The University of Buffalo has built an earthquake simulator designed to assess the damage to non-structural components and equipment inside a shaken building. On Friday, Buffalo’s engineers subjected a fully equipped reproduction of a hospital room to some strong seismic activity from their Nonstructural Components Simulator.
“Engineers must look beyond structural issues and give thought to how building contents may shift about, suffer or cause damage or inflict injury,” said Andre Filiatrault, Ph.D., UB professor of civil, structural and environmental engineering and director of SEESL. “They must also consider the economic issue of business disruption, when such systems and/or equipment fail in an earthquake. This is extremely critical in the case of hospitals.”
MCEER is especially well-suited to studying these issues, said Filiatrault, since a substantial part of its work has focused on mitigating seismic damage to hospital buildings, where nonstructural components represent more than 90 percent of an owner’s investment.
“More and more, we are seeing buildings survive earthquakes without collapse, but they still suffer business disruption due to major nonstructural damage,” Filiatrault said.
The work he and his colleagues are undertaking with the new UB Nonstructural Components Simulator is designed to keep buildings functional, especially hospitals and acute-care facilities, the services most critical to initial post-earthquake response and recovery.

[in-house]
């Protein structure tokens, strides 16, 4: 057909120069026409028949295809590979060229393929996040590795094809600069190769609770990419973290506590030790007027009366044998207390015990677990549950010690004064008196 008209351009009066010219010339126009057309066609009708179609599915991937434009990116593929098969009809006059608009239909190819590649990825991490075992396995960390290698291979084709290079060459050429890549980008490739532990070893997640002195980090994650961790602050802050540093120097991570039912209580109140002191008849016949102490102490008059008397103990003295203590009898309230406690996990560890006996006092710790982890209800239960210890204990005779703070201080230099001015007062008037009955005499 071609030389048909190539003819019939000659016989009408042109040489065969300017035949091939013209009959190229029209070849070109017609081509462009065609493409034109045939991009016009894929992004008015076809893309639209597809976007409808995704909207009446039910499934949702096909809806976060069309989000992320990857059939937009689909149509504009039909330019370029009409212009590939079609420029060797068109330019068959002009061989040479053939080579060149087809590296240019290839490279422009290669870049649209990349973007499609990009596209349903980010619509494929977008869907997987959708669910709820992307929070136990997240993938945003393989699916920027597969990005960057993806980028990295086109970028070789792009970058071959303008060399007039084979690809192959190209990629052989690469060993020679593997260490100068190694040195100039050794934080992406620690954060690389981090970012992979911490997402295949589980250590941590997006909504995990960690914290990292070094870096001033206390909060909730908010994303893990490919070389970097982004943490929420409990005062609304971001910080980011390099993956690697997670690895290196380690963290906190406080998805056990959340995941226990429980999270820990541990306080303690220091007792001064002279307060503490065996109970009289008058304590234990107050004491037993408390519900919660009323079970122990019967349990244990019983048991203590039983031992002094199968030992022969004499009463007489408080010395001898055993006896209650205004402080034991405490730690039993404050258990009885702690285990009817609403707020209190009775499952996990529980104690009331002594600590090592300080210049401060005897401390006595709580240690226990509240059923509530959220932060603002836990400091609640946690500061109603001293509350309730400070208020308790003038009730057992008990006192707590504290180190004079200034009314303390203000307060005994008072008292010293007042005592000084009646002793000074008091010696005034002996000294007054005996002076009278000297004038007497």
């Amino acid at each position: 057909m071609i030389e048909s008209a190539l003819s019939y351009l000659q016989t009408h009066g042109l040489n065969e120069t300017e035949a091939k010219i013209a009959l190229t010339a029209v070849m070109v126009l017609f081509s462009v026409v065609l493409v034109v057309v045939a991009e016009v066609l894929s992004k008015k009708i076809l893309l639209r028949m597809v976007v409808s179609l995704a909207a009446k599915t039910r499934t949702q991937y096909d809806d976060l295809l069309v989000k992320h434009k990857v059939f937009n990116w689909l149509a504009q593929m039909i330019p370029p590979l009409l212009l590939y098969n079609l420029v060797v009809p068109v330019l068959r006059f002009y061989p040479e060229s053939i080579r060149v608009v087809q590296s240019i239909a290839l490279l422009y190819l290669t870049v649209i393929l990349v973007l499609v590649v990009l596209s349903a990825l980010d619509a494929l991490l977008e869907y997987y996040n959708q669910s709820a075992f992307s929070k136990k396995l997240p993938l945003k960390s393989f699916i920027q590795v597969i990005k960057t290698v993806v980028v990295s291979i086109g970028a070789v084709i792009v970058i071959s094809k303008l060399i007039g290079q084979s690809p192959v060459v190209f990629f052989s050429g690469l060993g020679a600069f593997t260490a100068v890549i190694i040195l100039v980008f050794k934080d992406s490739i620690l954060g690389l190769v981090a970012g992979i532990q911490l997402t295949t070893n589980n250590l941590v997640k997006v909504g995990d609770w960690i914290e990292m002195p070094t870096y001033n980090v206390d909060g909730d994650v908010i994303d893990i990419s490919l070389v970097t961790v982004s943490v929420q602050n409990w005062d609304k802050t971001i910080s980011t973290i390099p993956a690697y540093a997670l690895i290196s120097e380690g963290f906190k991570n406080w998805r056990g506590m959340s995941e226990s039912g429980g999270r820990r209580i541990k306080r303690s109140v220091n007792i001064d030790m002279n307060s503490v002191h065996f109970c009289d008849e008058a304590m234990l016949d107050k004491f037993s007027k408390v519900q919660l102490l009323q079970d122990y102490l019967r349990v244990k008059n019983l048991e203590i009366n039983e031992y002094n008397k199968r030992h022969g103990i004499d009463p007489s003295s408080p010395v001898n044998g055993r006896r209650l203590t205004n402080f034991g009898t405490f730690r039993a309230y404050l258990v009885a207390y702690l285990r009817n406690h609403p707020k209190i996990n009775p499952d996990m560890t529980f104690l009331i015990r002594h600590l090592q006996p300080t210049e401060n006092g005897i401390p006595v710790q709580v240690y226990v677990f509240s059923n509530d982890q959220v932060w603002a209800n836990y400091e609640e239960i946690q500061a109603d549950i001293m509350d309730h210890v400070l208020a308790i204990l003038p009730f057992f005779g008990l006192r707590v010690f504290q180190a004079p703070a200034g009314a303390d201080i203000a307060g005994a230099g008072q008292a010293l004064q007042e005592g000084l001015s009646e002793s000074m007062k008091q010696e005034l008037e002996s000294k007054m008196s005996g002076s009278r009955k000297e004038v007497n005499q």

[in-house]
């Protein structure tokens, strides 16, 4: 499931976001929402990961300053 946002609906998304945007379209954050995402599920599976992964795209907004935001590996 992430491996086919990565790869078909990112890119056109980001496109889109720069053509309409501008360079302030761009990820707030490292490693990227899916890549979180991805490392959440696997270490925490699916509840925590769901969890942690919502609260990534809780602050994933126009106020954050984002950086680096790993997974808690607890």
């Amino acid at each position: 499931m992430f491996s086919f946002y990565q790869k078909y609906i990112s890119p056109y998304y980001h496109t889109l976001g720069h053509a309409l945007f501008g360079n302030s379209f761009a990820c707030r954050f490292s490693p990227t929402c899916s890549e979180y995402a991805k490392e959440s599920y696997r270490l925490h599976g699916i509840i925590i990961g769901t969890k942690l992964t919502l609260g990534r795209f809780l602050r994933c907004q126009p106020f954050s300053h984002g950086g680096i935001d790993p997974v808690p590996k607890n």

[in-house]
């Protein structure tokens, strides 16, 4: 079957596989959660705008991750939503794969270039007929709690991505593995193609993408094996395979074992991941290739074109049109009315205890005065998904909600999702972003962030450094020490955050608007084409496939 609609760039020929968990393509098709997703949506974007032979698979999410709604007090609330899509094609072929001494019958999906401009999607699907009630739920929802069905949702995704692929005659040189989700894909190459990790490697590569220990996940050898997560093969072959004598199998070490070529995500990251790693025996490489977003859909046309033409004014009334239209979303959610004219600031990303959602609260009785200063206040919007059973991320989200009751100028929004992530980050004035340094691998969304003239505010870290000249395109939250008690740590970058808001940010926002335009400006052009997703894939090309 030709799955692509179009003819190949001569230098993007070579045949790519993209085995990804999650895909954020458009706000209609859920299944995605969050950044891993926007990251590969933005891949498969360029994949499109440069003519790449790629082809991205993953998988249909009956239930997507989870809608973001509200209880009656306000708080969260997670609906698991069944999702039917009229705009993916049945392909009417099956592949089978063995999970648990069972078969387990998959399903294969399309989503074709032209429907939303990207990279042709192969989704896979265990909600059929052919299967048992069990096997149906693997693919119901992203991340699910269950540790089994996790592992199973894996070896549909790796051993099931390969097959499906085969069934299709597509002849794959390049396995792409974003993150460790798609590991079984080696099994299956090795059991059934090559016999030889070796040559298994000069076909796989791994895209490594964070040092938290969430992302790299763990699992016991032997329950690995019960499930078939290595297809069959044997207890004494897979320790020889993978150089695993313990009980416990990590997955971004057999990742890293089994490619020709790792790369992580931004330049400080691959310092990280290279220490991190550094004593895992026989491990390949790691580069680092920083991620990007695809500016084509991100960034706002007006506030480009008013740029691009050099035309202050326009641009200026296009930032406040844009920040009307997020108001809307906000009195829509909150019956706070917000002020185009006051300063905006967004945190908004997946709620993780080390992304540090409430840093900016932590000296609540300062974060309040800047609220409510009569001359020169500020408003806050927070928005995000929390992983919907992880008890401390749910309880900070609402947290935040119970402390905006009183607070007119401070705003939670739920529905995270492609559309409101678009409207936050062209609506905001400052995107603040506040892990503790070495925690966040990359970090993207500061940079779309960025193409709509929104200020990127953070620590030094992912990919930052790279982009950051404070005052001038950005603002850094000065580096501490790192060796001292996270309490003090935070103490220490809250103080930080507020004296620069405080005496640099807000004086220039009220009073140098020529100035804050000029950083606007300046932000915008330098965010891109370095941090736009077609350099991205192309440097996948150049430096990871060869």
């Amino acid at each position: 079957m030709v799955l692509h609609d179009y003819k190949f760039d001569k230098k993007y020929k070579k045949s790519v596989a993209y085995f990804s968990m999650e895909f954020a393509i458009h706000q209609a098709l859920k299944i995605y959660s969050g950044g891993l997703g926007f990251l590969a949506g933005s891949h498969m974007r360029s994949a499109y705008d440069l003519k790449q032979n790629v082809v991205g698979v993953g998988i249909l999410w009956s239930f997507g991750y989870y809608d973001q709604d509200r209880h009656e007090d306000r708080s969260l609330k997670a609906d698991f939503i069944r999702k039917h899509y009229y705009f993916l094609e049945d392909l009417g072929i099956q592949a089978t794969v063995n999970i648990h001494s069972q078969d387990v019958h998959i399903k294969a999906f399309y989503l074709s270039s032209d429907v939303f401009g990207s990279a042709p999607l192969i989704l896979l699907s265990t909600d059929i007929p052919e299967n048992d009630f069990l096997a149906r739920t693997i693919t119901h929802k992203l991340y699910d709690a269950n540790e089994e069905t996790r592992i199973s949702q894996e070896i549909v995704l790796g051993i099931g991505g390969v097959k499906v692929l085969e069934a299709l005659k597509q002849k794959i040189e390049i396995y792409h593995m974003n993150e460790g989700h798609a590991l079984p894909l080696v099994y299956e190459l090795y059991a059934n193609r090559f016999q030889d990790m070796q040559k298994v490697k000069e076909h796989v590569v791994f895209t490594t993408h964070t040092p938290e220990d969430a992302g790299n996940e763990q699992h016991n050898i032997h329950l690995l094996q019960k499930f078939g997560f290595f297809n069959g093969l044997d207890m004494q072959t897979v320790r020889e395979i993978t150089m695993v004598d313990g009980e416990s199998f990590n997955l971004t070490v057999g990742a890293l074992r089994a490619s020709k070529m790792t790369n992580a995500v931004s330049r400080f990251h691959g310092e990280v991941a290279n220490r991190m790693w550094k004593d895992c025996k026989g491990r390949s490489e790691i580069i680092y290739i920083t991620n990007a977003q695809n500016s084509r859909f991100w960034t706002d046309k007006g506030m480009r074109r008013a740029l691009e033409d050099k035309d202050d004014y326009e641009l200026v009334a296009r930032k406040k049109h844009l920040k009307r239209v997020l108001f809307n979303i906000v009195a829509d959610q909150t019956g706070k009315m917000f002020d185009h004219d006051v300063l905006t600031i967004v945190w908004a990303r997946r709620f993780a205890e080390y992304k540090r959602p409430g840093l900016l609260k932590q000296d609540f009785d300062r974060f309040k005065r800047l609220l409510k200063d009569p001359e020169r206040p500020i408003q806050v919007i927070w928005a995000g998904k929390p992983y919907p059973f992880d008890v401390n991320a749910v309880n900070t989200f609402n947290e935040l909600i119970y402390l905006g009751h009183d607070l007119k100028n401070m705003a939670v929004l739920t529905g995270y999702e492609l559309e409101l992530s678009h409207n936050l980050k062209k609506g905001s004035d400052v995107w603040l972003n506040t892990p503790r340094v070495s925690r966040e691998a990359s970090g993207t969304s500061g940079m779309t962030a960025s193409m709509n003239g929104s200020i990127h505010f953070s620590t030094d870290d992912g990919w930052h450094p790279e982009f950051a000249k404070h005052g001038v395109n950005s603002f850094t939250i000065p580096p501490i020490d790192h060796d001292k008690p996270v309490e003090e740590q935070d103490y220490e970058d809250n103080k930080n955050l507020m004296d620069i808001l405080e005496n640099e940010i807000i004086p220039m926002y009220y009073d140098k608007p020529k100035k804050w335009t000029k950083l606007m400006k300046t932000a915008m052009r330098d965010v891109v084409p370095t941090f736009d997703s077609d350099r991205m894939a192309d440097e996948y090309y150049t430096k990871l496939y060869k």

“Nonstructural components are very complex and fairly difficult to model and analyze,” explained Andrei Reinhorn, Ph.D., Clifford C. Furnas Professor of Structural Engineering at UB and former SEESL director.
“We had done some testing of various nonstructural components with our existing advanced equipment but found we needed a special testing facility to accurately understand and assess them,” he said.
In part, that’s because nonstructural components inside buildings are not subjected to ground motions, but rather to the building’s motions, which are an amplified version of the ground motions.
“A roof is going to move a lot more than the ground floor,” explained Filiatrault. “Similarly, a PET scanner or an MRI machine located on the upper floor of a hospital is going to experience far more shaking than equipment on the ground floor.”
Press release: Protecting Essential Buildings and Their Contents during Earthquakes
Videos here of the Nonstructural Components Simulator in action…
(hat tip: MIT Tech Review Blog)